How to talk to a kid about maybe not-so mysterious headaches?
November 26, 2016 10:55 PM   Subscribe

10 year old has always been a bit of a grumbler when it comes to activities he dislikes. Lately, however, he gets headaches on days when he has to play sports. Maybe it’s some kind of psychosomatic thing. Thoughts on how to talk to him about this? I would love to hear from anyone who has successfully dealt with this.
posted by Prof Iterole to Health & Fitness (14 answers total) 4 users marked this as a favorite
Even if the pain is psychogenic, it's still real. Don't discount that. You need to honor his feelings and help him see the connection between physical symptoms and emotional distress. Perhaps he lacks the tools and vocabulary to identify his feels and deal with them verbally. Have you asked him why he doesn't want to play? He may have a good reason you don't know about.

You speak of this in a slightly dismissive way — "grumbler" "some kind of thing" "successfully dealt with this." Like he's a problem to solve. Does he generally confide in you? Is he shy or anxious, easily discouraged? Does he get teased? Is he resilient? Does he struggle with coordination or strength, getting along with teammates, self-soothing or motivation? Is he younger, less developed than the other kids? Of course it could be any number of things. Maybe he just needs more choice in the matter. He'd love swimming or ballet or art, but not soccer. Perhaps on some clever level he realizes he can get out of it this way (the question remains, why does he want to.) But it may be entirely unconscious, simply reinforced by the feedback loop of escaping what is undesirable.

I'd encourage him to share his thoughts and feelings. Let him know that it's okay to dislike an activity, but sometimes it's worth doing anyway. If he can identify what he doesn't like, perhaps you can change it together. Does he have ideas about that? Talk about the positive side of sports and teamwork— what parts *does* he like? Is there a way to restructure the game to be less pressured, more rewarding? Can you trade it for a more suitable activity?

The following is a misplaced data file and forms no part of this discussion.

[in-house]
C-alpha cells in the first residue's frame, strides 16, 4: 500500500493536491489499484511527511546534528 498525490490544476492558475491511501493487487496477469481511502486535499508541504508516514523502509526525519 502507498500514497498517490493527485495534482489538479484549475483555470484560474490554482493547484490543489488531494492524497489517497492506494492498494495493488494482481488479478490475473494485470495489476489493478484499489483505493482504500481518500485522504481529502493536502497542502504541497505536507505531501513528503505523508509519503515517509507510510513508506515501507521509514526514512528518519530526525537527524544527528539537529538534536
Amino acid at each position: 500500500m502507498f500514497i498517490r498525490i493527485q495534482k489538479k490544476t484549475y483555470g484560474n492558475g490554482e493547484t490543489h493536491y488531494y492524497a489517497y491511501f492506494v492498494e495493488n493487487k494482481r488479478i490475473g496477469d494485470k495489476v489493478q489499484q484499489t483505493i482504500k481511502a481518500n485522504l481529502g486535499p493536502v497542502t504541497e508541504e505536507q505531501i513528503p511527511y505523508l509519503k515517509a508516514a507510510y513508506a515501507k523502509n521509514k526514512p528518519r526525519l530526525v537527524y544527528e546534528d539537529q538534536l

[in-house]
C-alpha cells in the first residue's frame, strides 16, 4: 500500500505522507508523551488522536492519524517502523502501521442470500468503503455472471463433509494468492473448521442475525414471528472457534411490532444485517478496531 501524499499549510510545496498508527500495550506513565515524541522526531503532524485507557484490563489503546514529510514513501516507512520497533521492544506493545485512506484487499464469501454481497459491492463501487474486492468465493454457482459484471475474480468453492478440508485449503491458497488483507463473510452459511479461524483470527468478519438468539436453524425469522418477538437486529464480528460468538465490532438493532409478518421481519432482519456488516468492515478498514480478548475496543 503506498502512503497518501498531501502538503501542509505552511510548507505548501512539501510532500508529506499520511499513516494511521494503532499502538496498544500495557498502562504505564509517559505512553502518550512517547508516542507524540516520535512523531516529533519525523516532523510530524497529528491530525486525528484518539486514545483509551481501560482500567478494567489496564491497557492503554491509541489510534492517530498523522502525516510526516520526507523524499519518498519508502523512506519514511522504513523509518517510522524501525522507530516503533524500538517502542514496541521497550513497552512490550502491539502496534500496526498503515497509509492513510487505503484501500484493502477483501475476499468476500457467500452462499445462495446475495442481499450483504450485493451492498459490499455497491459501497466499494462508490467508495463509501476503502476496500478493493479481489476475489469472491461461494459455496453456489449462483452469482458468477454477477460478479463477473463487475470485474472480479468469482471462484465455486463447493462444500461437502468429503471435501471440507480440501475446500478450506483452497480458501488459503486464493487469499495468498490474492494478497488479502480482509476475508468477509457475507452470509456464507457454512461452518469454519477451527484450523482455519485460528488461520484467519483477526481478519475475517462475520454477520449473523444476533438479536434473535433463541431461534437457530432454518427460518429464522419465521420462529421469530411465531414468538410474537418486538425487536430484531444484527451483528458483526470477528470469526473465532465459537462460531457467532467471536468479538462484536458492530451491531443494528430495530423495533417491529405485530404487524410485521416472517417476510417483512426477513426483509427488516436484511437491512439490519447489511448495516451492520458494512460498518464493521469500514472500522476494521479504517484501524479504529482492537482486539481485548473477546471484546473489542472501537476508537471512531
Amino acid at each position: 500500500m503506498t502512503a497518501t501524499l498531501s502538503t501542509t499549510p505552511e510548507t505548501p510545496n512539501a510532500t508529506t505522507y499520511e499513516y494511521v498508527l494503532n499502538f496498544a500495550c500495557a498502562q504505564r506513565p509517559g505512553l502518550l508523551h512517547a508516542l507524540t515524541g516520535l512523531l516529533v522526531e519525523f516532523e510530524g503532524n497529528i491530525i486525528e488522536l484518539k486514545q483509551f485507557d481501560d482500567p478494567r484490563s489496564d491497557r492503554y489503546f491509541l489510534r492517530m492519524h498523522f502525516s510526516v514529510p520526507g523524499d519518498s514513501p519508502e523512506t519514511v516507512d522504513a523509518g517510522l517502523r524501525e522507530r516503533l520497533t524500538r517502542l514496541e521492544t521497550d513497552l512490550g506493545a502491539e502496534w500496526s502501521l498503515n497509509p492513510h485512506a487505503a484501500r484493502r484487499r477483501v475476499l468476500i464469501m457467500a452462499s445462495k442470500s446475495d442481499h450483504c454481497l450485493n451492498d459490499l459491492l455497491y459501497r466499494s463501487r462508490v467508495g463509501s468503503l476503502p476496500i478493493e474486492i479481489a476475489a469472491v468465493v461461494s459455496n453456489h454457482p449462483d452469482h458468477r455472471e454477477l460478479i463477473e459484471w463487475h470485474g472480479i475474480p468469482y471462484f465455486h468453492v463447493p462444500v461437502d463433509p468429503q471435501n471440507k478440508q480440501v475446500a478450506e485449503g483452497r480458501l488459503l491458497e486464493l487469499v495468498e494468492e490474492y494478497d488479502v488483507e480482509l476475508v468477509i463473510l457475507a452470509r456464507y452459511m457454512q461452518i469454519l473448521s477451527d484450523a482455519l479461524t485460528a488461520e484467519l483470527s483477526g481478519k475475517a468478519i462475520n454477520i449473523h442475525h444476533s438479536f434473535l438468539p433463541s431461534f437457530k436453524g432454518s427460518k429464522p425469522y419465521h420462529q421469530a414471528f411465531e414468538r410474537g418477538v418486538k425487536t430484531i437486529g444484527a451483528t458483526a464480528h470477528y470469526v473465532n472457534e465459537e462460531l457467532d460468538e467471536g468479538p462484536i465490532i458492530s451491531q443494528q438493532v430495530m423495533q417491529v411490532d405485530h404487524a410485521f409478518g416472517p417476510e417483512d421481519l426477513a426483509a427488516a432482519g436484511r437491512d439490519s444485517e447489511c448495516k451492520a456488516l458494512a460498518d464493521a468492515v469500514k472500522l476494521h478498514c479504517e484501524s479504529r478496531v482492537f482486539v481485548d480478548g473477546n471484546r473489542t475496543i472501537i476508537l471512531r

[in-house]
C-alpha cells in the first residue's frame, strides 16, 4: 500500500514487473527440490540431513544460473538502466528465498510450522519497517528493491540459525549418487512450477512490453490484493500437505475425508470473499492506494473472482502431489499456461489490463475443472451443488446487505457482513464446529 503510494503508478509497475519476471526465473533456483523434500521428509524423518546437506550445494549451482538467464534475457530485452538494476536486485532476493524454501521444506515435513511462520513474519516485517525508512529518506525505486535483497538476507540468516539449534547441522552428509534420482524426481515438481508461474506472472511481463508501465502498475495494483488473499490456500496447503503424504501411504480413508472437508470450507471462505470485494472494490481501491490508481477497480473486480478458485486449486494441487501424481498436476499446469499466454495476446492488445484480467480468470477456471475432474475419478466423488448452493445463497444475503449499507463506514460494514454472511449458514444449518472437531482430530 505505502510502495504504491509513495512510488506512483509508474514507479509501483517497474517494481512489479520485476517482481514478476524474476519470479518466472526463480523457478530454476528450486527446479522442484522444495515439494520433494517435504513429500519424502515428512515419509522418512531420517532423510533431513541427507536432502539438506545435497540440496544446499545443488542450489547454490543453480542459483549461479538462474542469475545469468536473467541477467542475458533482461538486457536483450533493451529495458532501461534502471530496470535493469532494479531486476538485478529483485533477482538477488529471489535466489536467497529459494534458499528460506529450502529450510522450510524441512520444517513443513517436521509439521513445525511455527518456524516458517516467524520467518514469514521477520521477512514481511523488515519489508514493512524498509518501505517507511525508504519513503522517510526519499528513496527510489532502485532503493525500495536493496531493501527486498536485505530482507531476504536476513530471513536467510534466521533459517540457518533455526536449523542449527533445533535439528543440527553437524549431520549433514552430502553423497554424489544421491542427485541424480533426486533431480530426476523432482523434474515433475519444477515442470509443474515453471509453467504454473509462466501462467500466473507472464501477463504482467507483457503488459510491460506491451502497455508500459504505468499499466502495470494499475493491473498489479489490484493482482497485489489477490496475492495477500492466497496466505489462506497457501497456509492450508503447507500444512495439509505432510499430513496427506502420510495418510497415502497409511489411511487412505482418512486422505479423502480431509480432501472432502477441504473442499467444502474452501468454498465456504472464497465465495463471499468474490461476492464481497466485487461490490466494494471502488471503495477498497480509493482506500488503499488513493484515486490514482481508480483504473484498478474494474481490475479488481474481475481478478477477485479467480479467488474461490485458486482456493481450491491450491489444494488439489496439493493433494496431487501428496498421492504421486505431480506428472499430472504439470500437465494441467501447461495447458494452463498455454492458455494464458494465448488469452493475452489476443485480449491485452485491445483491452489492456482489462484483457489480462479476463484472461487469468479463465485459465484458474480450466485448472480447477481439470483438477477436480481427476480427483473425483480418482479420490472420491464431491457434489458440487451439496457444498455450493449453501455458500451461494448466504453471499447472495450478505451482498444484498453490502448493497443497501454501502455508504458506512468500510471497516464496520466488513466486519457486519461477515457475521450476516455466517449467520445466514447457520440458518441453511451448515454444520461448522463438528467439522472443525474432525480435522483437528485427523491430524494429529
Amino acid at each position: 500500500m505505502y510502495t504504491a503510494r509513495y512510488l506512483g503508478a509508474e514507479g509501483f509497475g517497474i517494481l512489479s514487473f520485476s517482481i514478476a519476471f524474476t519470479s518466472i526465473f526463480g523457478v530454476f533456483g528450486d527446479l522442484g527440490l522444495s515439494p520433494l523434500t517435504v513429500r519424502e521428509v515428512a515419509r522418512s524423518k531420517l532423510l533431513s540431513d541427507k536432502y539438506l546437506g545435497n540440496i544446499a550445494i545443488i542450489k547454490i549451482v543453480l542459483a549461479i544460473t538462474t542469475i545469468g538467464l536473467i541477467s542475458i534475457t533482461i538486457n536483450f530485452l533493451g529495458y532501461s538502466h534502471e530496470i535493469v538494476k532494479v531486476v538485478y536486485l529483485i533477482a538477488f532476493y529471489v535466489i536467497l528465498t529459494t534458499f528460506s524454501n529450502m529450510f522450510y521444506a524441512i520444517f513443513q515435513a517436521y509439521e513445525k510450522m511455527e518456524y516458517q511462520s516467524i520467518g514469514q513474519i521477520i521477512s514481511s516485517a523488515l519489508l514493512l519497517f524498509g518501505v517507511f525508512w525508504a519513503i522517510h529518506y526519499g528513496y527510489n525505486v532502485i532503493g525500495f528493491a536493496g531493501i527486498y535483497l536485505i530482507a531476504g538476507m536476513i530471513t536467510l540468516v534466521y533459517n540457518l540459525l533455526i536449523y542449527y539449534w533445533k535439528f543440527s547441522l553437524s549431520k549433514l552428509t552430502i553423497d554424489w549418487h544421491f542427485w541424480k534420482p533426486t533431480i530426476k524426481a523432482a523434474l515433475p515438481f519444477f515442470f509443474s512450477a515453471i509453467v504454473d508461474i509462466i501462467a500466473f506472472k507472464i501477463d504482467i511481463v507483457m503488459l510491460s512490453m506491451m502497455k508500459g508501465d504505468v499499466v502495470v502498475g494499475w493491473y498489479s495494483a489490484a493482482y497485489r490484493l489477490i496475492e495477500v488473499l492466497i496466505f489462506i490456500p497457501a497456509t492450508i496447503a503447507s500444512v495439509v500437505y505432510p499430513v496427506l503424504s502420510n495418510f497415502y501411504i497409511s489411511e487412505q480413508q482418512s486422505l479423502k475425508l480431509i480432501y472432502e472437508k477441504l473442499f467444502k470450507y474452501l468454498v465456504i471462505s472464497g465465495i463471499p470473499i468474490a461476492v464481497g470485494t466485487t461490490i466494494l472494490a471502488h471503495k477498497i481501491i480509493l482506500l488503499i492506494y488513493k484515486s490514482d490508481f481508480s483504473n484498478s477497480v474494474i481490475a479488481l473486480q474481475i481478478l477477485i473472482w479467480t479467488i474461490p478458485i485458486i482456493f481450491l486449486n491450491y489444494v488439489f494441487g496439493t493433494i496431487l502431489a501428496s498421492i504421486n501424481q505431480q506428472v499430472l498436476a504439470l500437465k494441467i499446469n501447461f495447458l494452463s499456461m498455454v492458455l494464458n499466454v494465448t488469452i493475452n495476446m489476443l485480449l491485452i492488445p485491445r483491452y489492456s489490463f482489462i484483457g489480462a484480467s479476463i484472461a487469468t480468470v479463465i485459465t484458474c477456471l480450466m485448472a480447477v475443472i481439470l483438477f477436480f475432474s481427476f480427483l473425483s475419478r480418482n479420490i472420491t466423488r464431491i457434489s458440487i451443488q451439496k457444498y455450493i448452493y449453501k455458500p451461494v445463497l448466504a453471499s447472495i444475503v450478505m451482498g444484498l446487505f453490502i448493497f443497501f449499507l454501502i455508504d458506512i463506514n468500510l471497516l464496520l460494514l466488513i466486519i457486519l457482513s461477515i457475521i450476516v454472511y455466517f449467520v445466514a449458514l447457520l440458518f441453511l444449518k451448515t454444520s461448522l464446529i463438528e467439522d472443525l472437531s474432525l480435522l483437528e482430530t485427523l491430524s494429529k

Next time he gets a headache, ask him to think about what preceded it. Encourage him to sit with the bad feelings and watch them grow smaller. Breathing exercises and positive mantras can help him stay calm and focused. "Sometimes we have headaches when we're sick, but sometimes we get them when we're stressed or uncomfortable. It's a helpful warning sign — it says, 'Wake up! Pay attention! Something here is hard or scary, and you need to figure out what it is.' Once you know, you can change your approach so you feel better."

TLDR; Ask him what's wrong, solve that first. Distress tolerance skills (DBT / CBT).
posted by fritillary at 12:14 AM on November 27, 2016 [30 favorites]

Maybe it's a psychogenic but real headache but your post isn't clear about that. When I was a kid I DID straight-up fake being sick to get out of school and sports. It became an almost daily issue when I had an awful, bullying teacher in 4th grade. What helped was my mom talking to me about school in general to find out why I was "sick" more often that year than others. She also set a rule that I was allowed to skip school or an activity for any reason, no excuse needed, 3 times a year. She was a stay-at-home mom, so I know this isn't possible for everyone, but it was pretty genius because it cut down on my whining and BSing by giving me a huge sense of control over when I showed up for an activity. Then, I hoarded my chances to skip school and ended up only using it once, as I recall.